It’s Not An ‘About Me’ Page – It’s A ‘What I Do’ Page

I finally finished that ‘About Me’ Page. Woo! It wasn’t easy, though. I sat with it for a week, at least, and that’s not counting the week I pointedly ignored it and pretended I didn’t have to think about it. What’s the hurry? But once I put down a goal to get it done, I started talking myself through it. In my journal and in my blog post editor, like I was already talking to you–one step closer to published, but still safe in a draft. And now that it’s done I thought, hey, maybe this could be useful to someone else? We all have methods, tried and true, that work for us. There is also a ton of advice floating around out there, and WordPress has its own gig with really good advice. But sometimes we just get stuck and then a little repetition won’t hurt (which you might notice, if you read on). So, without further ado, I give you my process (with a few added extras, like photos, because I love sharing photos).

It’s not an ‘About Me’ page. It’s a ‘What I Do’ page. Okay.

Facebook. Twitter. Instagram. Blogging. In one way or another we use social media to express ourselves and open our doors to the world. We talk about our day, our joys, disappointments, achievements–we pass commentaries on whatever we are reacting to in that particular moment. And show people what we had for lunch–perfectly arranged and filtered or an explosive health smoothie.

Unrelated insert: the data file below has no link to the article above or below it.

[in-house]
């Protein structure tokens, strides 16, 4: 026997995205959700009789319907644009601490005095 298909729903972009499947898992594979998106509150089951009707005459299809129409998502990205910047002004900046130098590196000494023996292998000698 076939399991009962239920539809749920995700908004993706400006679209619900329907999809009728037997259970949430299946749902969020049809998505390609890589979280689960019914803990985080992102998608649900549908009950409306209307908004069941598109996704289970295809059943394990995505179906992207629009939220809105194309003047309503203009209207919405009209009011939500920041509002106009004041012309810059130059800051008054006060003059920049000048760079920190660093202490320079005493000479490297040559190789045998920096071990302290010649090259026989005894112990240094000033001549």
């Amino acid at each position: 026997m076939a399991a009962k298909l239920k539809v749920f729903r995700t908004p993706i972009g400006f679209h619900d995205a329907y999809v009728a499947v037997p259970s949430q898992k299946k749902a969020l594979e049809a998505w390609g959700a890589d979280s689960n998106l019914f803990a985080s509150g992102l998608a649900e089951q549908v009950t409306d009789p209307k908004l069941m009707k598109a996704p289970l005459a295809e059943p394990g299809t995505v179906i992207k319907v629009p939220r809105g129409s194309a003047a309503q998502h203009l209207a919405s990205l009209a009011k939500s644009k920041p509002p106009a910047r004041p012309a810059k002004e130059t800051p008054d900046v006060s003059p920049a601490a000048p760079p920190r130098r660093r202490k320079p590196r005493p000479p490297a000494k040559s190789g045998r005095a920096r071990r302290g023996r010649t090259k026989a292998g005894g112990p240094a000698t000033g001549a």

Apples, ginger, beetroot, and carrots. Yum.

Basically it comes down to sharing something about ourselves. I do it, we all do it. So why is it so difficult to write an ‘About Me’ page? It’s not like I am afraid of telling people about myself. Hey, I am blogging. About my life. About myself. And I have been using social media on and off for years (although I used to freak out about what I wrote and then obsess over it for days. Fun times. Not.).

But. Creating this ‘About Me’ page, then. So bloody difficult. I get all squirmy and come up with all the things that are more important–which, granted, they may very well be.


Chanterelles are very important.

So when I told my partner about it the other night and he replied, “You’re not talking about who you are but what you are doing and showing photos of your pale self on a mountain top–perhaps get a tan this summer?” (Okay, he didn’t say all that. Not in those exact terms. And not all in one go.) Anyway. I’m not talking about who I am but what I am doing… Duh. Which, you know, is what reflects who we are. Additionally, it sure is the general gist of the advice they give on writing those ‘About Me’ pages.

Who we are, then, is no simple case of line up a few traits and that’s it. But it’s not difficult, either, since I have published a couple of posts now in which I have already started giving little glimpes into who I am and what I do. No. This may be a case of not knowing which parts characterise me as a whole but mostly it’s about not knowing how to tell it.

Let’s get to the bottom of this by asking some questions and making a list! (I do this all the time in my journal but repetition doesn’t hurt.)

  • Why am I even creating this ‘About me’ page to begin with?
  • What do I focus on to accomplish that?
  • Where do I start?
  • And how do I structure it?